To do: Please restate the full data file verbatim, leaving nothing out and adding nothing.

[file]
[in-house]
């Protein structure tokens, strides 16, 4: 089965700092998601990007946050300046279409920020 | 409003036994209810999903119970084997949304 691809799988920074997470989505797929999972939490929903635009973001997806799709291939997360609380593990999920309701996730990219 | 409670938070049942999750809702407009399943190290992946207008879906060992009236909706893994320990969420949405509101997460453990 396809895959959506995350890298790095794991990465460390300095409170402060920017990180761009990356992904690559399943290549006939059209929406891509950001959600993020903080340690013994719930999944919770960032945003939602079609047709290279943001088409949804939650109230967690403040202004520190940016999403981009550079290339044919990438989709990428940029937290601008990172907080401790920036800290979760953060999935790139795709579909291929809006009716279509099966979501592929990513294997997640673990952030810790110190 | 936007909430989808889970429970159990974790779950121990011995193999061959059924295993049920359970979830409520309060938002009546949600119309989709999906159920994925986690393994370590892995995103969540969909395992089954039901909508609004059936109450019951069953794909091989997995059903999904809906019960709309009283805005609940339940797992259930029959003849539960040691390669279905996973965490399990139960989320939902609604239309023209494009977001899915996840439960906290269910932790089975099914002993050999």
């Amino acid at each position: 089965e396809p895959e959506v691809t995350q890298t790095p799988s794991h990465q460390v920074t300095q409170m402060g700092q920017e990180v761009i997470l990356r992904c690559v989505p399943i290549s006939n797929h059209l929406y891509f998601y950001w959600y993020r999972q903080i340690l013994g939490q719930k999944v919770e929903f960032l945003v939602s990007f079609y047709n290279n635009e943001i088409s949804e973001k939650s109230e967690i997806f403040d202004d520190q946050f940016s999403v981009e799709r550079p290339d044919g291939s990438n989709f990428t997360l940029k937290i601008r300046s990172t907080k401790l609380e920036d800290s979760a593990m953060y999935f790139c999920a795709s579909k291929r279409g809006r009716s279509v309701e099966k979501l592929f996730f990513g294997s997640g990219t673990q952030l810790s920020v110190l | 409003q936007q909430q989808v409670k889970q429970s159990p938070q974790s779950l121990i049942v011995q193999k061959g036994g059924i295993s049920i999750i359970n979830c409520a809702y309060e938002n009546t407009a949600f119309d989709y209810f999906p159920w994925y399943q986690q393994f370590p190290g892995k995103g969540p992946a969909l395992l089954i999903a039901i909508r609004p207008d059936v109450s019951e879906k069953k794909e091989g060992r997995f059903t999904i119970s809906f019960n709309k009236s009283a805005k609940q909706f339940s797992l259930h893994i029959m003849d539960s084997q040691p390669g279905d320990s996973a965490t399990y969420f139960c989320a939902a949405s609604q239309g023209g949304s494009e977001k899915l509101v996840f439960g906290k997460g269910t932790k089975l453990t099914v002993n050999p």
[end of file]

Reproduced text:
[in-house]
């Protein structure tokens, strides 16, 4: 089965700092998601990007946050300046279409920020 | 409003036994209810999903119970084997949304 691809799988920074997470989505797929999972939490929903635009973001997806799709291939997360609380593990999920309701996730990219 | 409670938070049942999750809702407009399943190290992946207008879906060992009236909706893994320990969420949405509101997460453990 396809895959959506995350890298790095794991990465460390300095409170402060920017990180761009990356992904690559399943290549006939059209929406891509950001959600993020903080340690013994719930999944919770960032945003939602079609047709290279943001088409949804939650109230967690403040202004520190940016999403981009550079290339044919990438989709990428940029937290601008990172907080401790920036800290979760953060999935790139795709579909291929809006009716279509099966979501592929990513294997997640673990952030810790110190 | 936007909430989808889970429970159990974790779950121990011995193999061959059924295993049920359970979830409520309060938002009546949600119309989709999906159920994925986690393994370590892995995103969540969909395992089954039901909508609004059936109450019951069953794909091989997995059903999904809906019960709309009283805005609940339940797992259930029959003849539960040691390669279905996973965490399990139960989320939902609604239309023209494009977001899915996840439960906290269910932790089975099914002993050999």
């Amino acid at each position: 089965e396809p895959e959506v691809t995350q890298t790095p799988s794991h990465q460390v920074t300095q409170m402060g700092q920017e990180v761009i997470l990356r992904c690559v989505p399943i290549s006939n797929h059209l929406y891509f998601y950001w959600y993020r999972q903080i340690l013994g939490q719930k999944v919770e929903f960032l945003v939602s990007f079609y047709n290279n635009e943001i088409s949804e973001k939650s109230e967690i997806f403040d202004d520190q946050f940016s999403v981009e799709r550079p290339d044919g291939s990438n989709f990428t997360l940029k937290i601008r300046s990172t907080k401790l609380e920036d800290s979760a593990m953060y999935f790139c999920a795709s579909k291929r279409g809006r009716s279509v309701e099966k979501l592929f996730f990513g294997s997640g990219t673990q952030l810790s920020v110190l | 409003q936007q909430q989808v409670k889970q429970s159990p938070q974790s779950l121990i049942v011995q193999k061959g036994g059924i295993s049920i999750i359970n979830c409520a809702y309060e938002n009546t407009a949600f119309d989709y209810f999906p159920w994925y399943q986690q393994f370590p190290g892995k995103g969540p992946a969909l395992l089954i999903a039901i909508r609004p207008d059936v109450s019951e879906k069953k794909e091989g060992r997995f059903t999904i119970s809906f019960n709309k009236s009283a805005k609940q909706f339940s797992l259930h893994i029959m003849d539960s084997q040691p390669g279905d320990s996973a965490t399990y969420f139960c989320a939902a949405s609604q239309g023209g949304s494009e977001k899915l509101v996840f439960g906290k997460g269910t932790k089975l453990t099914v002993n050999p």